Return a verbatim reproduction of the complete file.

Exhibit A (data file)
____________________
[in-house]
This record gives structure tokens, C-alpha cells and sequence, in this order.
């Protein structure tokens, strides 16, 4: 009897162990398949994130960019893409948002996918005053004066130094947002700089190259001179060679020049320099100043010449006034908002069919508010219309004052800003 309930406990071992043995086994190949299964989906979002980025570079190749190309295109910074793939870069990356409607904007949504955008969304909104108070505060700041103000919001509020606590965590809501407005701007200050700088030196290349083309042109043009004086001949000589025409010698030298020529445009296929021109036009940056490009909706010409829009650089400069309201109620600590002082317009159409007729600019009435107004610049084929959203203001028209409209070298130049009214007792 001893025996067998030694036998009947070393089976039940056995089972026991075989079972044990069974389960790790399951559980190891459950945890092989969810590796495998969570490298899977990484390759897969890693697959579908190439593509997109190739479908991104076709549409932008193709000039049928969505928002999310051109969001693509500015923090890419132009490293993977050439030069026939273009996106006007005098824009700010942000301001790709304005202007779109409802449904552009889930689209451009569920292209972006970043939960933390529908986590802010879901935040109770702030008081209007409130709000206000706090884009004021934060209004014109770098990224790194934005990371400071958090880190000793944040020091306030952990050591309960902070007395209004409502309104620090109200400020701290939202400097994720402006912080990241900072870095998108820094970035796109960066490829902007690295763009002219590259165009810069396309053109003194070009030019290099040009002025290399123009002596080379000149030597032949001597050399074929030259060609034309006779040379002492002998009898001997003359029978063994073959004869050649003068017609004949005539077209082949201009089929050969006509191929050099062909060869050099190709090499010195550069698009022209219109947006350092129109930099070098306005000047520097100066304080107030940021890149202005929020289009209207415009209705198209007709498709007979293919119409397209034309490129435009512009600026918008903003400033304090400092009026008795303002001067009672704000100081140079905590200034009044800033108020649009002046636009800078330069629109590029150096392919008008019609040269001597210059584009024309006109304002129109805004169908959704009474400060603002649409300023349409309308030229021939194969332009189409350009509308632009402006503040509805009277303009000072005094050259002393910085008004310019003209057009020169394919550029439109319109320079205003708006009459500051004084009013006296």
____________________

[in-house]
This record gives structure tokens, C-alpha cells and sequence, in this order.
């Protein structure tokens, strides 16, 4: 009897162990398949994130960019893409948002996918005053004066130094947002700089190259001179060679020049320099100043010449006034908002069919508010219309004052800003 309930406990071992043995086994190949299964989906979002980025570079190749190309295109910074793939870069990356409607904007949504955008969304909104108070505060700041103000919001509020606590965590809501407005701007200050700088030196290349083309042109043009004086001949000589025409010698030298020529445009296929021109036009940056490009909706010409829009650089400069309201109620600590002082317009159409007729600019009435107004610049084929959203203001028209409209070298130049009214007792 001893025996067998030694036998009947070393089976039940056995089972026991075989079972044990069974389960790790399951559980190891459950945890092989969810590796495998969570490298899977990484390759897969890693697959579908190439593509997109190739479908991104076709549409932008193709000039049928969505928002999310051109969001693509500015923090890419132009490293993977050439030069026939273009996106006007005098824009700010942000301001790709304005202007779109409802449904552009889930689209451009569920292209972006970043939960933390529908986590802010879901935040109770702030008081209007409130709000206000706090884009004021934060209004014109770098990224790194934005990371400071958090880190000793944040020091306030952990050591309960902070007395209004409502309104620090109200400020701290939202400097994720402006912080990241900072870095998108820094970035796109960066490829902007690295763009002219590259165009810069396309053109003194070009030019290099040009002025290399123009002596080379000149030597032949001597050399074929030259060609034309006779040379002492002998009898001997003359029978063994073959004869050649003068017609004949005539077209082949201009089929050969006509191929050099062909060869050099190709090499010195550069698009022209219109947006350092129109930099070098306005000047520097100066304080107030940021890149202005929020289009209207415009209705198209007709498709007979293919119409397209034309490129435009512009600026918008903003400033304090400092009026008795303002001067009672704000100081140079905590200034009044800033108020649009002046636009800078330069629109590029150096392919008008019609040269001597210059584009024309006109304002129109805004169908959704009474400060603002649409300023349409309308030229021939194969332009189409350009509308632009402006503040509805009277303009000072005094050259002393910085008004310019003209057009020169394919550029439109319109320079205003708006009459500051004084009013006296």